Once the miscreant is in the Head's office, he then has to be asked: "Have you been offered the reasonable request?"
What self-respecting man would want to go through that farcical pantomime? Yet it's just one example of the way that the rights of children have eroded the right of teachers to be in charge.
Is it any wonder that men who have left teaching talk about a corrosive culture of insolence which they were powerless to tackle because they risked getting sacked?

Three of the comments ...

I was one of those male teachers once. Ex-military, fit, strong, a good leader, happily married with a young family... I was a good exemplar for young hoodlums, and I taught in tough schools without any problems. I probably made a difference. One problem was the imbalance of women teachers in schools. By and large they found it hard to control young lads and generally resorted to tears and hysteria. As a male you have to rescue them, and the knock-on effect makes your own job harder. Their pupils found that laughable, of course. The money was peanuts, too! It was fine as pin money for a married woman, but a man could never earn enough to keep a wife and children at a proper level. So..I'm out. My kids are in independent schools where there are plenty of male teachers. We live well, take holidays, and one day we'll have a good retirement. I miss teaching because I was good at it, but it's not a job for a man anymore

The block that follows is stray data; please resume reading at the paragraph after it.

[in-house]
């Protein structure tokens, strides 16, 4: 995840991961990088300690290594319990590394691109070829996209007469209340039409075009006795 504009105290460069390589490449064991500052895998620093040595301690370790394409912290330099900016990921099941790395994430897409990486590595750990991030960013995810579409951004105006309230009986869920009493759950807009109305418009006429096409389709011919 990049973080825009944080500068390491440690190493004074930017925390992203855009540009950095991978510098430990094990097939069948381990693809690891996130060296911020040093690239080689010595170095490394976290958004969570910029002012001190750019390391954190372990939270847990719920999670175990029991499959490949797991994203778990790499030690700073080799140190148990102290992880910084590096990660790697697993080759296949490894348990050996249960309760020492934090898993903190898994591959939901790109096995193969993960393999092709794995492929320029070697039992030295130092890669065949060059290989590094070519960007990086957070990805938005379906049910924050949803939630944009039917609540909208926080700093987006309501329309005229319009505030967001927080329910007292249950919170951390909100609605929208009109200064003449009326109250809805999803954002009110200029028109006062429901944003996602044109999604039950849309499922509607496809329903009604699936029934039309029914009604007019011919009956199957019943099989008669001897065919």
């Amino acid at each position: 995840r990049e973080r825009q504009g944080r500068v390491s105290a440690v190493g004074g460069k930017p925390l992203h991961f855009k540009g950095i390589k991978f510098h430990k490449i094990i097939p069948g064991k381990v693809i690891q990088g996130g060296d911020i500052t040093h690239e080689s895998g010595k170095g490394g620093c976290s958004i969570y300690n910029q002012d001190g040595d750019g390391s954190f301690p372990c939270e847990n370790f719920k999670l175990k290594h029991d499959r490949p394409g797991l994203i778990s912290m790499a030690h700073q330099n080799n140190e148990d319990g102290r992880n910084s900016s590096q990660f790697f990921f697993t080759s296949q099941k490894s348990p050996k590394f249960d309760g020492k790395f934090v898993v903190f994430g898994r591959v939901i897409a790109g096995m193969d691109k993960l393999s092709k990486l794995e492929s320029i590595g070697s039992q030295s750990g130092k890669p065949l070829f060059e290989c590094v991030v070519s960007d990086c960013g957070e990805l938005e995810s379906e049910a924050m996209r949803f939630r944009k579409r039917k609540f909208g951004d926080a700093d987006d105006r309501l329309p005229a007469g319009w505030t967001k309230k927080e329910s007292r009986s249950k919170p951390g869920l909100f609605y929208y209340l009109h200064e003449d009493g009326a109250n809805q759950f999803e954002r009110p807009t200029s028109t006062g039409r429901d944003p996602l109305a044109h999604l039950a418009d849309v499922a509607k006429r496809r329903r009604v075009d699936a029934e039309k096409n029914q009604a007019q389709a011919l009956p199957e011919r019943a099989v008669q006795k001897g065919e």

- Anon, England

I was one of those male teachers (with a beard - Andrew of Lancaster) and I left. Got sick of being a punching bag for undersized idiots with something to prove. Got sick of not being allowed to teach to proper academic standards. Got sick of having to watch every word and action in case I was accused of paedophilia. Got sick of not being paid enough to support a wife and family at a professional level (great pay for married women - no use if you have to support yourself, let alone others). Got sick of watching discipline breakdown and good kids being betrayed. Got sick of lies and blaming the teacher.
Got sick. Left. I will never go back.
- Corin Keiler-Lloyd, Wolverhampton

You can thank the wonderful PC correct and Human Rights brigade courtesy of the Blairs for the appalling situation in our schools. Male teachers are a dying breed all right and this is at a time when they are most needed. Discipline needs to be restored and collars need to be felt. Some kids need boundaries - more so, if they do not have them at home. A male teacher can be more than a mentor to his charges, he can be the very hero that some young men need and it is a tragedy that he is no longer there. When will this PC rubbish end - we have endured ten years of it and what a disaster it is!
Bac, England


At 6:37 AM, Blogger Penbat said...

Yes I agree that many more male teachers are needed. However, I found Alison's reference to Emotional Literacy to be flippant. It is a far deeper and broader subject than she seems to think. It relates to all kinds of interaction and relationships. I suggest she Google searches on "Emotional Literacy" or "Emotional Intelligence" for more info and maybe visit my website which is relevant to this article: